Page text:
The Art Center in Des Moines, Iowa, designed by Eliel Saarinen and completed 1950
Saarinen’s years in America and my mother’s years in Finland created intersecting circles of personal history. Mother was born in Des Moines and she died there 100 years later. She was very proud of the Art Center and supported it actively in various ways throughout her life. When doing so she recalled the many buildings by Saarinen that she had seen in Finland. She no doubt spoke enthusiastically of Saarinen to her friends on the board of the Art Center. Nor was it a coincidence that one of Mother’s daughters attended Kingswood School in Cranbrook, where she sculptured. She created objects there and at the Des Moines Art Center that later in life would turn her home and garden into a Gesamtkunstwerk. I digress, but only in a superficial sense.

On the way back from looking for Saarinen’s works in war-ravished Karelia we drove through Kurkijoki. This was the only county in rural Karelia which was Swedish speaking, having once been populated by immigrants fleeing a famine in Sweden. We passed a small jugend house in Hiitola parish which caught our eye. In striking contrast to the surrounding dwellings the house was in excellent shape, having been restored recently.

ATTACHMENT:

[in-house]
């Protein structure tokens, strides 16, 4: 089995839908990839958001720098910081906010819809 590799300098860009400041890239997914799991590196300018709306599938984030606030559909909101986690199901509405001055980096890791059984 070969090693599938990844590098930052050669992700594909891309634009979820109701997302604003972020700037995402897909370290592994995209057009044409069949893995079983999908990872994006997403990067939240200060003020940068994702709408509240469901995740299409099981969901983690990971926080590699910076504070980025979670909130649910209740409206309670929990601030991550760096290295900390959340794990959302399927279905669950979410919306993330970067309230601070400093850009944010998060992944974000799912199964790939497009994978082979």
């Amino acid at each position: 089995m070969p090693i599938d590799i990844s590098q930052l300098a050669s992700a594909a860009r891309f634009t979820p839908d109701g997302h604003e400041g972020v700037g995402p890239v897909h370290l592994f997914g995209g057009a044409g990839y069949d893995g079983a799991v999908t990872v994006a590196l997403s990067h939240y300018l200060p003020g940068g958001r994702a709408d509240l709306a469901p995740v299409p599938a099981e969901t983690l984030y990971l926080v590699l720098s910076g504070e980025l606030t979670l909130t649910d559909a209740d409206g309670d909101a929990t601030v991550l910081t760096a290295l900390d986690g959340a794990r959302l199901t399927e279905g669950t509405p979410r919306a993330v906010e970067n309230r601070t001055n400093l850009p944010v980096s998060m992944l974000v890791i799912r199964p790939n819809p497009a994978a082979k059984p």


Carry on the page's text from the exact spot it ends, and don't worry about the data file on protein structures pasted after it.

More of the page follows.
A house in Kurkijoki county designed by a Master in 1915
Even our untrained eyes could see that this modest house was the work of a master. We stopped to look more closely at this remarkable house, which appeared “out of this world”.

When we got back to our computers we discovered that the house was designed in 1915 by Lars Sonck (1870-1956) for his brother Karl Joel Sonck. Together with Eliel Saarinen he was the leading national romantic architect at the time, active mainly in the Åbo (Turku) region. He designed Ainola, the home of Aino and Jean Sibelius, completed in 1904, and Villa Guldstrand, Nådendal, (Villa Kultaranta, Nantali), in 1916, which is now the official summer residence of the President of the Republic. We thanked the unknown present owner for having spotted this gem in the wilderness and restored it.
Architect Lars Sonck from Western Finland designed this house for his brother